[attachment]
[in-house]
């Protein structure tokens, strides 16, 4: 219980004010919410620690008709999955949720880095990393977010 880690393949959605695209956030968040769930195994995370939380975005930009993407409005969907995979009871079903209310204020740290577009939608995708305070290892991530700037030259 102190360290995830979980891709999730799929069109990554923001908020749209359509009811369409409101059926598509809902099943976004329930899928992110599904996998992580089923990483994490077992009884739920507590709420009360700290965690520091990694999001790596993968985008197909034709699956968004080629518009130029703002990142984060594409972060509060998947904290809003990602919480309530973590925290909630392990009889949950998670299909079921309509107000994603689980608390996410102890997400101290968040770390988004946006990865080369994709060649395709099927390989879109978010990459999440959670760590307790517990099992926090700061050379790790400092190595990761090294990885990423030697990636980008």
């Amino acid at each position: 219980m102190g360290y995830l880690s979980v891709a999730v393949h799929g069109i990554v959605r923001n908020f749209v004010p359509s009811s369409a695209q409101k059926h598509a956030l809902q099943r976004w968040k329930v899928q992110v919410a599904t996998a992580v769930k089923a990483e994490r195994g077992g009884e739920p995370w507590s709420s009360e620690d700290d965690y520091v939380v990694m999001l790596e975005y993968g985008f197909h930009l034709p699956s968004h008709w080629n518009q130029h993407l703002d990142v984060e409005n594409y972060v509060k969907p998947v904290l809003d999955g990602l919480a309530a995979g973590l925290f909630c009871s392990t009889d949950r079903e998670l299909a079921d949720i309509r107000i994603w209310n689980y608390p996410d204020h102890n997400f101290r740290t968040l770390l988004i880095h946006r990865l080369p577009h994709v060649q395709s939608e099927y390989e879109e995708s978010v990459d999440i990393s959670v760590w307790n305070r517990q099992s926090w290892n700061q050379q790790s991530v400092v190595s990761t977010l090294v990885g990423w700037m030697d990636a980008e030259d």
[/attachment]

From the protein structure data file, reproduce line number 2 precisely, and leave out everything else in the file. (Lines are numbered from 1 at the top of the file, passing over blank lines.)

């Protein structure tokens, strides 16, 4: 219980004010919410620690008709999955949720880095990393977010 880690393949959605695209956030968040769930195994995370939380975005930009993407409005969907995979009871079903209310204020740290577009939608995708305070290892991530700037030259 102190360290995830979980891709999730799929069109990554923001908020749209359509009811369409409101059926598509809902099943976004329930899928992110599904996998992580089923990483994490077992009884739920507590709420009360700290965690520091990694999001790596993968985008197909034709699956968004080629518009130029703002990142984060594409972060509060998947904290809003990602919480309530973590925290909630392990009889949950998670299909079921309509107000994603689980608390996410102890997400101290968040770390988004946006990865080369994709060649395709099927390989879109978010990459999440959670760590307790517990099992926090700061050379790790400092190595990761090294990885990423030697990636980008």